The top two teams in Pool A earn byes to the semifinals.The medal games will be played April 7. Decker tapped in a pass from Megan Bozek, who skated the puck into Canada’s zone and circled behind the net before feeding her teammate.The Americans carried a 20-9 margin in shots into the third period, but the Canadians had their chances to strike first.Captain Marie-Philip Poulin hit the post five minutes into the second period and Meghan Agosta put a backhand off the post on a partial breakaway with seven minutes remaining.The United States takes on Russia (1-0) followed by Canada versus Finland (0-1) in Saturday’s Pool A Games.The host team was greeted warmly with chants of “U.S.A.” and the waving of numerous stars and stripes flags.The Canadians had a week-long training camp, including a pair of exhibition games against boys’ teams in Leamington, Ont.After picking up a pair of wins against the United States in December’s two-game exhibition series, Szabados kept the visitors in the game early while they were badly outshot.The 30-year-old from Edmonton is playing her first international tournament with the Canadian women since her 27-save performance in the Olympic women’s hockey final in 2014.She spent just over two seasons playing men’s pro hockey in the Southern Professional Hockey League.Canada lacked the attack of the December series when they scored a combined eight goals over two games.In the other Pool A game, Yekaterina Smolentseva scored a power-play goal with 50 seconds remaining to lift Russia to a 2-1 win over Finland.The Finns didn’t play get a scheduled exhibition game against the United States because of the dispute between the players and their federation.Russia was without forwards Olga Sosina and Anna Shokhina serving one-game suspensions for their match penalties in an exhibition game Tuesday against Switzerland.Sosina, Russia’s leading scorer in last year’s world championship, was penalized for kicking a player, while Shokhina took a tripping penalty 69 seconds before the end of regulation time.In Pool B, promoted Germany upset Sweden 3-1 and Switzerland edged the Czech Republic 2-1 in a shootout.The top two teams in that pool play the bottom two from Pool A in the quarter-finals. The United States shook off the drama of the days leading up to the women’s world hockey championship by beating Canada 2-0 to open the tournament Friday.The Americans lacked Canada’s preparation with just two practices together and no pretournament games while they negotiated for more financial support from USA Hockey. The host country didn’t report to training camp and had threatened to boycott the tournament if their federation didn’t co-operate.Brianna Decker and Gigi Marvin scored for the defending champions in front of a full house in the 3,500-seat international-sized rink at USA Hockey Arena.Nicole Hensley collected an 18-save shutout for the United States, while Canadian counterpart Shannon Szabados stopped 26 of 28 shots.Marvin threaded a shot through traffic from the point and got a deflection at 4:49 of the third to beat Szabados low stick side.The United States also scored at 17:54 of the second period.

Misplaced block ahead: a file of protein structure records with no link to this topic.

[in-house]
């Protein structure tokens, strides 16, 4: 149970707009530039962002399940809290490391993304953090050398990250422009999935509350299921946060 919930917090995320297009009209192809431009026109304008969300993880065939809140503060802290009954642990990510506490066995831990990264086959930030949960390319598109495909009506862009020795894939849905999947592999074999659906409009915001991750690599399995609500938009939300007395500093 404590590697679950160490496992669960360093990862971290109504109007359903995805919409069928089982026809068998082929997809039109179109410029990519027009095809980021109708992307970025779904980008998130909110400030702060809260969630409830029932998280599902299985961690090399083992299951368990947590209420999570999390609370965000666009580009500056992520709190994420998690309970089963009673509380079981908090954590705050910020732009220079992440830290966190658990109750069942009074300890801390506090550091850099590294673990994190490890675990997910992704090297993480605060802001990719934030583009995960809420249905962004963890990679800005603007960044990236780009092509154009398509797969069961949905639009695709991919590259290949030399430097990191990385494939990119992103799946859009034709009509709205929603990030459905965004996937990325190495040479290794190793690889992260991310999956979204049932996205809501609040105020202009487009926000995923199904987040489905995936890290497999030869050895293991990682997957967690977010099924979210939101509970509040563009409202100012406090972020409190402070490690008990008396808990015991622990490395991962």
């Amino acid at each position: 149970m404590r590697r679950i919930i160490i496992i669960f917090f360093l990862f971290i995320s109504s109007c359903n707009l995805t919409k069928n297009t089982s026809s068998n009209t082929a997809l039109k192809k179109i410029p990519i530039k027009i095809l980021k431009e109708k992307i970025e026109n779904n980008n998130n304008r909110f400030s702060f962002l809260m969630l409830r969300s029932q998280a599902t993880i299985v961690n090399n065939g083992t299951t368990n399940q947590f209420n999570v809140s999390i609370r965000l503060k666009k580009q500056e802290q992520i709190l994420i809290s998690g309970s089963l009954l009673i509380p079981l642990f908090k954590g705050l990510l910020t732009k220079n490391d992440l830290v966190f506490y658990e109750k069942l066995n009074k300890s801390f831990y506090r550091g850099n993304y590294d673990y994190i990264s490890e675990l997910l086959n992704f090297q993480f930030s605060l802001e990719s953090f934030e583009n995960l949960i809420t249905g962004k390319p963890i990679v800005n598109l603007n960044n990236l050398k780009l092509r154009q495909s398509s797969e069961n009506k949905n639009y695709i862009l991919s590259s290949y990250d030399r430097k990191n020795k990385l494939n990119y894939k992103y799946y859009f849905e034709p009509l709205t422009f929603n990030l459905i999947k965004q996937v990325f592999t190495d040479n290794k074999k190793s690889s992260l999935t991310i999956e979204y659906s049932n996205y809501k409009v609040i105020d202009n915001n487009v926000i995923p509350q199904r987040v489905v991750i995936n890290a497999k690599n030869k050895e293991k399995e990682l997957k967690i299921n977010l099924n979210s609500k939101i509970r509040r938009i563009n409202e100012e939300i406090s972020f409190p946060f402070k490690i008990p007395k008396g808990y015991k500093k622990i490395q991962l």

Apparently encouraged, Valanciunas two possessions later decided to pump-fake a three-pointer before driving from 23-feet out and trying to dunk over George, who mercifully fouled the hulking Lithuanian as the bemused crowd cheered.The Pacers simply couldn’t get close again after that as the teams traded baskets in the fourth. DeMar DeRozan scored 40 points to help Toronto beat the Pacers 111-100 Friday, allowing the Raptors to keep up in the congested race for the top of the Eastern Conference while dealing a blow to Indiana’s post-season hopes.DeRozan added nine rebounds and four assists for the Raptors (46-30), while Jonas Valanciunas looked just as dominant as he did in Toronto’s seven-game win over Indiana in the first round of last year’s playoffs with 16 points and 17 rebounds. The Pacers seemed to deflate after that.Second-year point guard Delon Wright gave the Raptors a buoyant boost off the bench, posting 11 points and six rebounds on only five shots while proving a vexing disruption on the defensive end. They face off again Tuesday in Indianapolis.It was the seventh 40-plus-point game this season for DeRozan. A pair of free throws from Pacers guard Jeff Teague cut the Raptors’ lead to 104-97 with 1:15 left.On the next play, Ibaka swung the ball to DeRozan, who swished a high-arching three-pointer from 27 feet out. Toronto won the first matchup 116-91. Serge Ibaka added 15 points and 12 rebounds for the Raptors, who are now winners of seven of their last eight despite the absence of star guard Kyle Lowry, who’s still recovering from right wrist surgery.Versatile swingman Paul George amassed 28 points and nine rebounds but couldn’t halt the recent downward slide of the Pacers (37-39), who have now lost five of their last six as they jostle for one of the last two playoff spots in the East with Miami, Chicago and Detroit.Neither team managed to pull away in the first half, with the Pacers carrying a two-point lead into halftime after a less-than-pretty 24 minutes that saw the Raptors shoot 37 per cent from the field while at times looking discombobulated at both ends.Their focus intensified in the third.DeRozan, again almost impossible to stop offensively, scored nine of the team’s first 11 points in the quarter – including a pair of three-pointers – to help the Raptors re-take the lead.Then Valanciunas went to work, ultimately producing a 12-point, 13-rebound quarter including a picturesque baseline dunk over Rakeem Christmas’s outstretched hands. DeMarre Carroll added 12 points for the Raptors, who next play Sunday against the woeful Philadelphia 76ers.Raptors coach Dwane Casey sounded an optimistic note on Lowry, who’s been out since the all-star break. “Hopefully we can get him in for a couple games before the playoffs start,” Casey said.By some scheduling quirk, the Pacers and Raptors play all three of their games against each other this season in a span of less than three weeks.